“I don’t know what will happen,” he wrote in one of his last messages posted on a restricted-access website before going to the police. “It won’t be pleasant. But I’m still alive.”

It is the first known instance of a living witness emerging from the arid mass of technical detail that has so far shaped the investigation into the D.N.C. hack and the heated debate it has stirred. The Ukrainian police declined to divulge the man’s name or other details, other than that he is living in Ukraine and has not been arrested. [Continue reading…]

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North Korea’s missile success is linked to Ukrainian plant, investigators say

The New York Times reports: North Korea’s success in testing an intercontinental ballistic missile that appears able to reach the United States was made possible by black-market purchases of powerful rocket engines probably from a Ukrainian factory with historical ties to Russia’s missile program, according to an expert analysis being published Monday and classified assessments by American intelligence agencies.

The studies may solve the mystery of how North Korea began succeeding so suddenly after a string of fiery missile failures, some of which may have been caused by American sabotage of its supply chains and cyberattacks on its launches. After those failures, the North changed designs and suppliers in the past two years, according to a new study by Michael Elleman, a missile expert at the International Institute for Strategic Studies.

Such a degree of aid to North Korea from afar would be notable because President Trump has singled out only China as the North’s main source of economic and technological support. He has never blamed Ukraine or Russia, though his secretary of state, Rex W. Tillerson, made an oblique reference to both China and Russia as the nation’s “principal economic enablers” after the North’s most recent ICBM launch last month.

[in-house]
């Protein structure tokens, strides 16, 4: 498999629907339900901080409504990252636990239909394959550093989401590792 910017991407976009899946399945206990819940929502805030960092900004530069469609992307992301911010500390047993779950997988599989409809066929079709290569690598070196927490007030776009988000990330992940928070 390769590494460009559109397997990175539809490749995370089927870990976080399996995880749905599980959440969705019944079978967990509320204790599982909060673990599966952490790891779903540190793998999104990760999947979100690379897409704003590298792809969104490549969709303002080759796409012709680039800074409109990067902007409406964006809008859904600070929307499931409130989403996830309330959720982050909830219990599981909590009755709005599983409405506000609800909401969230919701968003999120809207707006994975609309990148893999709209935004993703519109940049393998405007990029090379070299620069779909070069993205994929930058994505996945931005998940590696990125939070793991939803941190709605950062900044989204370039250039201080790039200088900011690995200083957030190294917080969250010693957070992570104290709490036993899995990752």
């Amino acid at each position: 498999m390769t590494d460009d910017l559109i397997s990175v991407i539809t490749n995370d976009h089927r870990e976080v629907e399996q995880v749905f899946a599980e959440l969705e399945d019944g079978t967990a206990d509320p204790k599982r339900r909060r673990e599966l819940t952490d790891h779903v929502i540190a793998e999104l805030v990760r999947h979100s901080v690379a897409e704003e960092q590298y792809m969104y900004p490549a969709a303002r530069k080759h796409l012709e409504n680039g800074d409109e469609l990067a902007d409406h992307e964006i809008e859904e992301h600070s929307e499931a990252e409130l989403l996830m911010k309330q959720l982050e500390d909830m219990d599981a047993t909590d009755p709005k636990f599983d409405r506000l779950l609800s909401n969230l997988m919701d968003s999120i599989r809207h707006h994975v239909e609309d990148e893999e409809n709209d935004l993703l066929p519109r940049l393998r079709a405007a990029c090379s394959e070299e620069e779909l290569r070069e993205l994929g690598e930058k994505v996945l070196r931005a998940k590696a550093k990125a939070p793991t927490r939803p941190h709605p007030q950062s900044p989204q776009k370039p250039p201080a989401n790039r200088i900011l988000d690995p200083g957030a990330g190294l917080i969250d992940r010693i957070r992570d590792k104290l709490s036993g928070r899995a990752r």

Analysts who studied photographs of the North’s leader, Kim Jong-un, inspecting the new rocket motors concluded that they derive from designs that once powered the Soviet Union’s missile fleet. The engines were so powerful that a single missile could hurl 10 thermonuclear warheads between continents.

Those engines were linked to only a few former Soviet sites. Government investigators and experts have focused their inquiries on a missile factory in Dnipro, Ukraine, on the edge of the territory where Russia is fighting a low-level war to break off part of Ukraine. During the Cold War, the factory made the deadliest missiles in the Soviet arsenal, including the giant SS-18. It remained one of Russia’s primary producers of missiles even after Ukraine gained independence.

But since Ukraine’s pro-Russian president, Viktor Yanukovych, was removed from power in 2014, the state-owned factory, known as Yuzhmash, has fallen on hard times. The Russians canceled upgrades of their nuclear fleet. The factory is underused, awash in unpaid bills and low morale. Experts believe it is the most likely source of the engines that in July powered the two ICBM tests, which were the first to suggest that North Korea has the range, if not necessarily the accuracy or warhead technology, to threaten American cities. [Continue reading…]

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U.S. investigators seek to turn Manafort in Russia probe

Reuters reports: U.S. investigators examining money laundering accusations against President Donald Trump’s former campaign manager Paul Manafort hope to push him to cooperate with their probe into possible collusion between Trump’s campaign and Russia, two sources with direct knowledge of the investigation said.

Special Counsel Robert Mueller’s team is examining Manafort’s financial and real estate records in New York as well as his involvement in Ukrainian politics, the officials said.